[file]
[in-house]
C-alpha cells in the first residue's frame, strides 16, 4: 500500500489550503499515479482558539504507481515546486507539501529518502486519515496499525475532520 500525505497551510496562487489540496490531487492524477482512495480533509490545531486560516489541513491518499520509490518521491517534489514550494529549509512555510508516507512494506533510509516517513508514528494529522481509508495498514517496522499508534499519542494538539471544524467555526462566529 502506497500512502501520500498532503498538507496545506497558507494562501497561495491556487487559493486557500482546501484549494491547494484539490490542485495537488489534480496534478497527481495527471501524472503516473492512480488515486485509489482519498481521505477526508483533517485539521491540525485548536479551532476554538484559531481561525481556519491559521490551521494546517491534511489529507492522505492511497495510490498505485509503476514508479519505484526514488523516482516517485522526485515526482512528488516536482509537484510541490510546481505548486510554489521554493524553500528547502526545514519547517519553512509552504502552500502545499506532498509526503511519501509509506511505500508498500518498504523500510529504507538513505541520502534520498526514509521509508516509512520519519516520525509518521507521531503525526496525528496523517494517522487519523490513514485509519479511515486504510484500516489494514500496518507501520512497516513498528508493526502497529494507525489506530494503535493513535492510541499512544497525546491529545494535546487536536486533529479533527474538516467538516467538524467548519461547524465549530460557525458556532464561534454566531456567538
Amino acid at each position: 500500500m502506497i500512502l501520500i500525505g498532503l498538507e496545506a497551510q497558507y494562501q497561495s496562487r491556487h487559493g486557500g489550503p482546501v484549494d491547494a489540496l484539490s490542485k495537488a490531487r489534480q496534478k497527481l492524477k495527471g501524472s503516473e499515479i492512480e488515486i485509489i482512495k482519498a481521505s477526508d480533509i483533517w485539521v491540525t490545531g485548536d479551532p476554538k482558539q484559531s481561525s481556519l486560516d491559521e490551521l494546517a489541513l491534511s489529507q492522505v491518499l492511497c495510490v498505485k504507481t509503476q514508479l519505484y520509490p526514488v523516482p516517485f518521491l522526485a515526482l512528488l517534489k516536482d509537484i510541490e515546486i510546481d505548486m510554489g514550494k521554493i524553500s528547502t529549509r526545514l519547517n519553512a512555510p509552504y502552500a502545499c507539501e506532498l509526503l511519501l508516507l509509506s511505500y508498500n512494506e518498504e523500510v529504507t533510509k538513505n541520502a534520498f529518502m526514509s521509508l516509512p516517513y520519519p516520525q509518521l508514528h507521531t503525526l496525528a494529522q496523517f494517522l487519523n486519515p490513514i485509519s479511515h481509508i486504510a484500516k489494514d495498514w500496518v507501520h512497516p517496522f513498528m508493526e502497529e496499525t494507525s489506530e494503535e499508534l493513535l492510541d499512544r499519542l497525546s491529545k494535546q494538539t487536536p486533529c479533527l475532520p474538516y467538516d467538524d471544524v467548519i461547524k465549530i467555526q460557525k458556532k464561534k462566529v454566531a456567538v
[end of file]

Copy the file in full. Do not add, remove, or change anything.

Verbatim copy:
[in-house]
C-alpha cells in the first residue's frame, strides 16, 4: 500500500489550503499515479482558539504507481515546486507539501529518502486519515496499525475532520 500525505497551510496562487489540496490531487492524477482512495480533509490545531486560516489541513491518499520509490518521491517534489514550494529549509512555510508516507512494506533510509516517513508514528494529522481509508495498514517496522499508534499519542494538539471544524467555526462566529 502506497500512502501520500498532503498538507496545506497558507494562501497561495491556487487559493486557500482546501484549494491547494484539490490542485495537488489534480496534478497527481495527471501524472503516473492512480488515486485509489482519498481521505477526508483533517485539521491540525485548536479551532476554538484559531481561525481556519491559521490551521494546517491534511489529507492522505492511497495510490498505485509503476514508479519505484526514488523516482516517485522526485515526482512528488516536482509537484510541490510546481505548486510554489521554493524553500528547502526545514519547517519553512509552504502552500502545499506532498509526503511519501509509506511505500508498500518498504523500510529504507538513505541520502534520498526514509521509508516509512520519519516520525509518521507521531503525526496525528496523517494517522487519523490513514485509519479511515486504510484500516489494514500496518507501520512497516513498528508493526502497529494507525489506530494503535493513535492510541499512544497525546491529545494535546487536536486533529479533527474538516467538516467538524467548519461547524465549530460557525458556532464561534454566531456567538
Amino acid at each position: 500500500m502506497i500512502l501520500i500525505g498532503l498538507e496545506a497551510q497558507y494562501q497561495s496562487r491556487h487559493g486557500g489550503p482546501v484549494d491547494a489540496l484539490s490542485k495537488a490531487r489534480q496534478k497527481l492524477k495527471g501524472s503516473e499515479i492512480e488515486i485509489i482512495k482519498a481521505s477526508d480533509i483533517w485539521v491540525t490545531g485548536d479551532p476554538k482558539q484559531s481561525s481556519l486560516d491559521e490551521l494546517a489541513l491534511s489529507q492522505v491518499l492511497c495510490v498505485k504507481t509503476q514508479l519505484y520509490p526514488v523516482p516517485f518521491l522526485a515526482l512528488l517534489k516536482d509537484i510541490e515546486i510546481d505548486m510554489g514550494k521554493i524553500s528547502t529549509r526545514l519547517n519553512a512555510p509552504y502552500a502545499c507539501e506532498l509526503l511519501l508516507l509509506s511505500y508498500n512494506e518498504e523500510v529504507t533510509k538513505n541520502a534520498f529518502m526514509s521509508l516509512p516517513y520519519p516520525q509518521l508514528h507521531t503525526l496525528a494529522q496523517f494517522l487519523n486519515p490513514i485509519s479511515h481509508i486504510a484500516k489494514d495498514w500496518v507501520h512497516p517496522f513498528m508493526e502497529e496499525t494507525s489506530e494503535e499508534l493513535l492510541d499512544r499519542l497525546s491529545k494535546q494538539t487536536p486533529c479533527l475532520p474538516y467538516d467538524d471544524v467548519i461547524k465549530i467555526q460557525k458556532k464561534k462566529v454566531a456567538v